“Right,” I muttered, and shoved the earbuds in my ears, then adjusted the mic on the wire. “Can everyone hear me?” They all nodded or muttered affirmation. “Good. Stick to the plan, and remember, everyone stays in touch at all times. If this all goes horribly wrong—”

  “We’re probably dead,” Wes remarked.

  I rolled my eyes. “If things go wrong, get out and meet back at the hotel. If Talon realizes what we’re trying to do, they’ll send everything they can to stop us.” I took a quiet breath, narrowing my eyes at the building. “We only get one shot at this,” I murmured. “Let’s make it count. Wes, St. George. You’re up first.”

  With a sigh, Wes slung his laptop bag over his shoulder, opened the car door and slipped out, heading for the library across the street. After a moment, the soldier stuck a baseball cap on his head and slid the side door open. Pausing in the frame, he glanced back at Ember and me and gave a small nod.

  “Good luck,” he said, and he was actually talking to us both. “Be careful in there.”

  “You, too,” Ember replied. “See you on the other side, Garret.”

  This time, the brief smile was only for her. Stepping out, he slid the door shut behind him, hunched his shoulders and began walking toward the library with his head down and his hands in his pockets. He followed Wes up the steps and vanished through the door.

  “All right,” I muttered, leaning back and crossing my arms. “Now we just gotta wait for Wes to hack into the security system. Shouldn’t take too long. I hope. So...” I pointed the mic away from me and lowered my voice to a murmur. “Now that we’re alone, away from Wes and the soldier, and we have a few minutes to wanna tell me what’s going on, Firebrand?”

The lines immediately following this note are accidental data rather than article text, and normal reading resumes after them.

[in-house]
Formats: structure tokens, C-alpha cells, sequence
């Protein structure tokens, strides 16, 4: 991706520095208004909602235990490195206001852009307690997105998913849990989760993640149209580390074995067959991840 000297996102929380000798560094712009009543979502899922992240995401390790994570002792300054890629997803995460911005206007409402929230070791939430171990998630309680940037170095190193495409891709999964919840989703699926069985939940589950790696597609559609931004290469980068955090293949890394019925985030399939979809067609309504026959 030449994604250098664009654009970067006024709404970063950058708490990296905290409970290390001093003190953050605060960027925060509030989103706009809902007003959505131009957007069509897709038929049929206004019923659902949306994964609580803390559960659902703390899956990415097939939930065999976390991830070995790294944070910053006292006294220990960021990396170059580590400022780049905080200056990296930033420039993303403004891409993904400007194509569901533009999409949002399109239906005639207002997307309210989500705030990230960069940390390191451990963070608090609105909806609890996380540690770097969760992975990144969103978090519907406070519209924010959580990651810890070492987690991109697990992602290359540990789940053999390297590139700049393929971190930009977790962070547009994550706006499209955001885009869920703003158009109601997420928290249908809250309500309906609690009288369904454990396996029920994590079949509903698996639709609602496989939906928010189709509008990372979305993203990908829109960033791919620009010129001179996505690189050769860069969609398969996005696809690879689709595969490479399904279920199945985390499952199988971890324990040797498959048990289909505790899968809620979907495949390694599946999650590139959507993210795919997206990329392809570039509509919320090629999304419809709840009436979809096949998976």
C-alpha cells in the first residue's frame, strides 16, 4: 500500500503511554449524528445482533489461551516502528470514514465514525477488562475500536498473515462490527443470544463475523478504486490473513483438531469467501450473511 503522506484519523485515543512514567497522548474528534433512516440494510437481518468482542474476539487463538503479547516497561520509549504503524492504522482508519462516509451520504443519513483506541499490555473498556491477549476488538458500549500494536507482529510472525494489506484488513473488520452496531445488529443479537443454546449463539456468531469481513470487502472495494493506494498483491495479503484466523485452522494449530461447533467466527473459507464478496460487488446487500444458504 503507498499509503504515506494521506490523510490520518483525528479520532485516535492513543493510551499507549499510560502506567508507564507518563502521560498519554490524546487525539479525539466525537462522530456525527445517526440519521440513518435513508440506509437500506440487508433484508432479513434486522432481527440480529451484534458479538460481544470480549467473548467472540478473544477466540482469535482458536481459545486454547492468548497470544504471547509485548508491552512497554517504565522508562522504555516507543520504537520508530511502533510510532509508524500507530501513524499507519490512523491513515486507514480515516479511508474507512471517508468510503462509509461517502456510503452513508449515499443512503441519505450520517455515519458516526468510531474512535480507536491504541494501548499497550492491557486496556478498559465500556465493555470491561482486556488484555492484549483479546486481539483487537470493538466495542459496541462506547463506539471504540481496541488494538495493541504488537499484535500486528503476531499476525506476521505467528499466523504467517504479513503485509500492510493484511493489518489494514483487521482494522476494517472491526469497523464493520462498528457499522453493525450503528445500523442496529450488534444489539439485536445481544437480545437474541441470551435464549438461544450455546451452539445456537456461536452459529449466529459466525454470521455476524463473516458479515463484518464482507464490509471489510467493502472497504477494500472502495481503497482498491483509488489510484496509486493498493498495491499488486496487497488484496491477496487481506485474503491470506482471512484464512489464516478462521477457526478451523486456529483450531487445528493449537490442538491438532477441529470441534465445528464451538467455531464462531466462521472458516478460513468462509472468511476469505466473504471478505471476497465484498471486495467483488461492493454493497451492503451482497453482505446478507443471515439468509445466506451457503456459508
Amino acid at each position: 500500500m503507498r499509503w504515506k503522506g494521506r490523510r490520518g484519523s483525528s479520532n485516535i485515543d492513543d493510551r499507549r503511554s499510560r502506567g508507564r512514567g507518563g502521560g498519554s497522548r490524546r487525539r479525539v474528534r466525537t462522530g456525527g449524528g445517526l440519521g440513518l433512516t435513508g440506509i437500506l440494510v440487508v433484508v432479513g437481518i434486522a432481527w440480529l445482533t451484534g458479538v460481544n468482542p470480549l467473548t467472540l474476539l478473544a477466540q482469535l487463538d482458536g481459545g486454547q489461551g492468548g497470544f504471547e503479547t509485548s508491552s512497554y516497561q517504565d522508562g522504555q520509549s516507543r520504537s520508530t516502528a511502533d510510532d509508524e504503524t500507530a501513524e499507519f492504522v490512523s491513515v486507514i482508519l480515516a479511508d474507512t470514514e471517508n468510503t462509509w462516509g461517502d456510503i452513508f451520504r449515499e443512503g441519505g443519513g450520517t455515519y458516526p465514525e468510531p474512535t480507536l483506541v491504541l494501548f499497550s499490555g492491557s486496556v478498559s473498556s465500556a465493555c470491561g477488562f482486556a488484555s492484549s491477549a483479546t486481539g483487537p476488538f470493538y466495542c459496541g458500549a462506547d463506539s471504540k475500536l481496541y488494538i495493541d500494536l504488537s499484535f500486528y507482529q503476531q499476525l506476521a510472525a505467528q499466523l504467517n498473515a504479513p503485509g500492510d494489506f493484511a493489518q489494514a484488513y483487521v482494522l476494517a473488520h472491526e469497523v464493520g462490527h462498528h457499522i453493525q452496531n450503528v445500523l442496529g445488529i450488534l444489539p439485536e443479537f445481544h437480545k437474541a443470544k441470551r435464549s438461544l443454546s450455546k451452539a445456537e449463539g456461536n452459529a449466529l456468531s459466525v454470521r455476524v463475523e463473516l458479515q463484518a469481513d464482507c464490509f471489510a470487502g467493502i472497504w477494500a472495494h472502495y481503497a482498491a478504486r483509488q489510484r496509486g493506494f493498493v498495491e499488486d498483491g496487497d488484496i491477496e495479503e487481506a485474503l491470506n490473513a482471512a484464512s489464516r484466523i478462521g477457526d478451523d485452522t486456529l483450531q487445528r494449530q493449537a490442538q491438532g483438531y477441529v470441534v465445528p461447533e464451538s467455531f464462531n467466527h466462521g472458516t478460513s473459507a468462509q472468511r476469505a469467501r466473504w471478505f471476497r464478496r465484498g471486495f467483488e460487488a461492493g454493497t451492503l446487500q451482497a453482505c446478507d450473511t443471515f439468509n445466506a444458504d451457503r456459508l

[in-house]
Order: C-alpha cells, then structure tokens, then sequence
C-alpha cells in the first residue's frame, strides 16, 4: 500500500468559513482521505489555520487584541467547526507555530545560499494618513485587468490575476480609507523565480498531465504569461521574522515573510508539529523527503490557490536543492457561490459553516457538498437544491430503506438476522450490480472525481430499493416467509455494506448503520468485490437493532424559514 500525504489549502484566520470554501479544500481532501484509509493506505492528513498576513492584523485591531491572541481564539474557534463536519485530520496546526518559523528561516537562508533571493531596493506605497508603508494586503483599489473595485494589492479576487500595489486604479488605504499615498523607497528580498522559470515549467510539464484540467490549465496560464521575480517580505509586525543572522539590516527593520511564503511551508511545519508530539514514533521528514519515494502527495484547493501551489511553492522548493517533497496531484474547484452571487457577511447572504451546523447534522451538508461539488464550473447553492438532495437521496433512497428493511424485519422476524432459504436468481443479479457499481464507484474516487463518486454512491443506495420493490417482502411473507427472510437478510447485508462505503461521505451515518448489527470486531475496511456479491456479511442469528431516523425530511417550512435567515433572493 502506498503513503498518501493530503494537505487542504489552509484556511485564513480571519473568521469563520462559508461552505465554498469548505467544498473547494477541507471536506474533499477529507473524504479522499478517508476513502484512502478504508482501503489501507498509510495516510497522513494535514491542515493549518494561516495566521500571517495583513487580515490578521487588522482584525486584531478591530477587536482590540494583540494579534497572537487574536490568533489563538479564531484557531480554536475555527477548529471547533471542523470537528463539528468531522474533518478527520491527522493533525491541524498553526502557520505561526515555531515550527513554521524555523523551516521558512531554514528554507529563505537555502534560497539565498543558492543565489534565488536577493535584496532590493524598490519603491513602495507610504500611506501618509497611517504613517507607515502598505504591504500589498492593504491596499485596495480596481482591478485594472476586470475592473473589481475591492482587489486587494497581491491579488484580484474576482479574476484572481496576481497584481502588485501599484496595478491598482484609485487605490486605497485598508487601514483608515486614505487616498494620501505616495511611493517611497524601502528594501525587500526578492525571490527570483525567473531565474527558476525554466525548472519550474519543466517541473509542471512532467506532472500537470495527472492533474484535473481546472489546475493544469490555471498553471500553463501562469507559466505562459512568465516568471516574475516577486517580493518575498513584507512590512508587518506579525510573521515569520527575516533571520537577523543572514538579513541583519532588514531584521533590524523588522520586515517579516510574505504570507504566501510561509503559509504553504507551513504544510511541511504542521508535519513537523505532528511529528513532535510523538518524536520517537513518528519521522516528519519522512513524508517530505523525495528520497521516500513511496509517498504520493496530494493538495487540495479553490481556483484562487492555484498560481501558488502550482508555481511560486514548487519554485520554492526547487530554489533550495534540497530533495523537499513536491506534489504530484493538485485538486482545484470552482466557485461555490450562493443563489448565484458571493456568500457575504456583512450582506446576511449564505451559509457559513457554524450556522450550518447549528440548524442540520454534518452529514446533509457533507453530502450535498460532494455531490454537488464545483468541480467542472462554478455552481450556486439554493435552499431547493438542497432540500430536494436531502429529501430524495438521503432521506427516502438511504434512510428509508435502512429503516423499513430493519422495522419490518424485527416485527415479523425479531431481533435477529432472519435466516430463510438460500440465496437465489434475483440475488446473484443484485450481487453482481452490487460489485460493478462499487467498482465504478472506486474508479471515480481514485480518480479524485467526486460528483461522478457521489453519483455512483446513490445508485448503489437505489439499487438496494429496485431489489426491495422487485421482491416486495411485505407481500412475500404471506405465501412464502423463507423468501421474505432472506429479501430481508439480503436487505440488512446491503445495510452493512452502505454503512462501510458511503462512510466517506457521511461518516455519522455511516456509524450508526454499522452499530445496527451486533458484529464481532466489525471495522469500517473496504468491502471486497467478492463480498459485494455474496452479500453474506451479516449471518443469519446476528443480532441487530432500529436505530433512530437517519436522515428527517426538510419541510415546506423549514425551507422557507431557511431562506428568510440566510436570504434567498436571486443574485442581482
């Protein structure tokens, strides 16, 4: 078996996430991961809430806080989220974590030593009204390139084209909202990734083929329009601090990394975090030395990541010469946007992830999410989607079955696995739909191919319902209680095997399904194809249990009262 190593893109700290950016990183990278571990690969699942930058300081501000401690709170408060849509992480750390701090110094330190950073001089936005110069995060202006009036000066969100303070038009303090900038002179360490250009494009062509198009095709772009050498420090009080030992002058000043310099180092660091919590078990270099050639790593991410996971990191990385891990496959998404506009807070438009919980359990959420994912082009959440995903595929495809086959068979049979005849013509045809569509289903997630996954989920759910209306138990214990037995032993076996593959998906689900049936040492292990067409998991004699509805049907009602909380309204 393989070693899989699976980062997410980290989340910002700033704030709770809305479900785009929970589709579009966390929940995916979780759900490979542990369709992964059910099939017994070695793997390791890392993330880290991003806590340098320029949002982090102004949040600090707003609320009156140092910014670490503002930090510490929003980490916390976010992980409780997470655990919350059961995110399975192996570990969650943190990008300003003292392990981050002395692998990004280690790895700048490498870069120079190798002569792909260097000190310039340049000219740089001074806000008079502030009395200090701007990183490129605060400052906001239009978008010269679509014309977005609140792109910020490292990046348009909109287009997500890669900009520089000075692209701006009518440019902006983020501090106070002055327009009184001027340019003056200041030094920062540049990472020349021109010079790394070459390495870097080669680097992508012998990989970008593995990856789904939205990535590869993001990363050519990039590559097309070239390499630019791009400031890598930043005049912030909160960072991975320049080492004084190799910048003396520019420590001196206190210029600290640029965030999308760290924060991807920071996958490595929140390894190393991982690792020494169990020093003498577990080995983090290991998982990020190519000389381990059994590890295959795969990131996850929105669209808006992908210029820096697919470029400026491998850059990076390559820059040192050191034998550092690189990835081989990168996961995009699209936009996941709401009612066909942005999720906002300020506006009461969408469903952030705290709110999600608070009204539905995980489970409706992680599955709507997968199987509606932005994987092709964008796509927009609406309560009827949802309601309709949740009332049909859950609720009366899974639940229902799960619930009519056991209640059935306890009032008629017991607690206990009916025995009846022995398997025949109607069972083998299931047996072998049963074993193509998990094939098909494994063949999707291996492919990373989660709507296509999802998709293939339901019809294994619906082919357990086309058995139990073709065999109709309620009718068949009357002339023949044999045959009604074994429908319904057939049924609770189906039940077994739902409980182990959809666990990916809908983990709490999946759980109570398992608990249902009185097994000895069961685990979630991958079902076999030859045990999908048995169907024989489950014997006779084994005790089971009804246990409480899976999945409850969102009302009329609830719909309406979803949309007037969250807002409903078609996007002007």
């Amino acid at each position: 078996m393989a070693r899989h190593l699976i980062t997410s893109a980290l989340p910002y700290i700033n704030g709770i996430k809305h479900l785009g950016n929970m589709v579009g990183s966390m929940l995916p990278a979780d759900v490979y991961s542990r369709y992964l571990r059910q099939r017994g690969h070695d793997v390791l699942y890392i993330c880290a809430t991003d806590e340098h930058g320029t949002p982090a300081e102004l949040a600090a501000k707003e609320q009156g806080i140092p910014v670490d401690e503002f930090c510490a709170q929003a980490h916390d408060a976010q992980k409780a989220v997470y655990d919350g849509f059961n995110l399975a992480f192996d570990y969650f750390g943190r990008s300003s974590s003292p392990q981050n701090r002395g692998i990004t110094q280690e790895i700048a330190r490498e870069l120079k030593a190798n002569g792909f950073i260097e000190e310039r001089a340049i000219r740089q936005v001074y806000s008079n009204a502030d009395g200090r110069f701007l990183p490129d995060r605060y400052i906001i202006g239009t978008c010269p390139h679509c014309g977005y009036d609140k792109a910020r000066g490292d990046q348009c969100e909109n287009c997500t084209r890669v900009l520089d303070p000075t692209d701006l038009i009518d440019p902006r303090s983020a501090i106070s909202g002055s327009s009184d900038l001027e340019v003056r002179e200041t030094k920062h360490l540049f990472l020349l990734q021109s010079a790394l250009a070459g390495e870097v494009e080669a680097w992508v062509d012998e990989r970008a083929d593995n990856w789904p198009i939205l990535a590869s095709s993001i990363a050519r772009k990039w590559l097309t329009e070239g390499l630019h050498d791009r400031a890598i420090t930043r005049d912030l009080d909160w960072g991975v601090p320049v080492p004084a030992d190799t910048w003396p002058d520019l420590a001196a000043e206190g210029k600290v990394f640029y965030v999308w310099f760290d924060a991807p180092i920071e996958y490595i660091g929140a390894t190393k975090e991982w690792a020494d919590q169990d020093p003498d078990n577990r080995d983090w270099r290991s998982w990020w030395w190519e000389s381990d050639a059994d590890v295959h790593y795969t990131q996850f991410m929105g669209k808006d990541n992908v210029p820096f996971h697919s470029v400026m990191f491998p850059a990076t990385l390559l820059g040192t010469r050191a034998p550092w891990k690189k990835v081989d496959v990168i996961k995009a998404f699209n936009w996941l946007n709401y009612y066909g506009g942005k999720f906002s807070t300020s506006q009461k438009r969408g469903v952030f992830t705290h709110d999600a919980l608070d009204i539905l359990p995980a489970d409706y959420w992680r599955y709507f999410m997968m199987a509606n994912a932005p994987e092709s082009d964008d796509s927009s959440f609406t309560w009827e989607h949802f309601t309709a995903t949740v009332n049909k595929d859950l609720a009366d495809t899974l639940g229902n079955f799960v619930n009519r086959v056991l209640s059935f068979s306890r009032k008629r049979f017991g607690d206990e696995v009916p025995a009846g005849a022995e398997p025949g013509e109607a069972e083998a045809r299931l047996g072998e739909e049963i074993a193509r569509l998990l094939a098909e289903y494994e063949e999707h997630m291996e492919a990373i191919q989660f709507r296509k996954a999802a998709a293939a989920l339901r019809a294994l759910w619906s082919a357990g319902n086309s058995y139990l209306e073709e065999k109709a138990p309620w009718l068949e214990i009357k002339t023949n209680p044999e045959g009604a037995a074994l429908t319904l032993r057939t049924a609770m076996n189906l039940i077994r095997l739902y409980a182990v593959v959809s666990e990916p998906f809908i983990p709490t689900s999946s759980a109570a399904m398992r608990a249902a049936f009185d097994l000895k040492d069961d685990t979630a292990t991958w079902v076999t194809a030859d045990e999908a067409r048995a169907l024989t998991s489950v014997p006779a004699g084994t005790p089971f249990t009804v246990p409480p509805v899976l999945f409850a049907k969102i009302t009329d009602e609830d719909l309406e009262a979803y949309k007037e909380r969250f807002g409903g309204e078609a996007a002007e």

I felt her freeze, hesitate and then stammer, “What—what do you mean?”

  “Don’t give me that.” I half turned in the seat to face her. “You’ve been avoiding me ever since we left the monastery. Whenever I try to talk to you, it’s like I have the plague. Don’t think I haven’t noticed you’re never in the same room with me alone.” I made a vague gesture at the ceiling. “I mean, hell, Firebrand, you even started a conversation with Wes, about coding, to avoid having to talk to me.” She dropped her gaze, and I frowned. “What did that Asian dragon say to you the day of the attack?” I asked, making her flinch. “Because I’m racking my brain to come up with a reason here. What did she say to make you freak out on me?”

  “Riley...” Ember looked out the window, her brow furrowed. “I can’t...tell you right now,” she murmured. “Besides, don’t we have more important things to focus on? I mean, it’s not something I can casually throw out there just before we pull off a heist.”

  “All right, fair enough.” She did have a point. “But just remember...” Reaching out, I touched her cheek, making her start and look up at me. “I won’t forget. When we’re done here, you’re going to tell me, Ember. I don’t like this keeping-secrets thing. We’re supposed to be partners. I need to know I can trust my team completely. Hiding things from each other can easily get one or all of us killed.”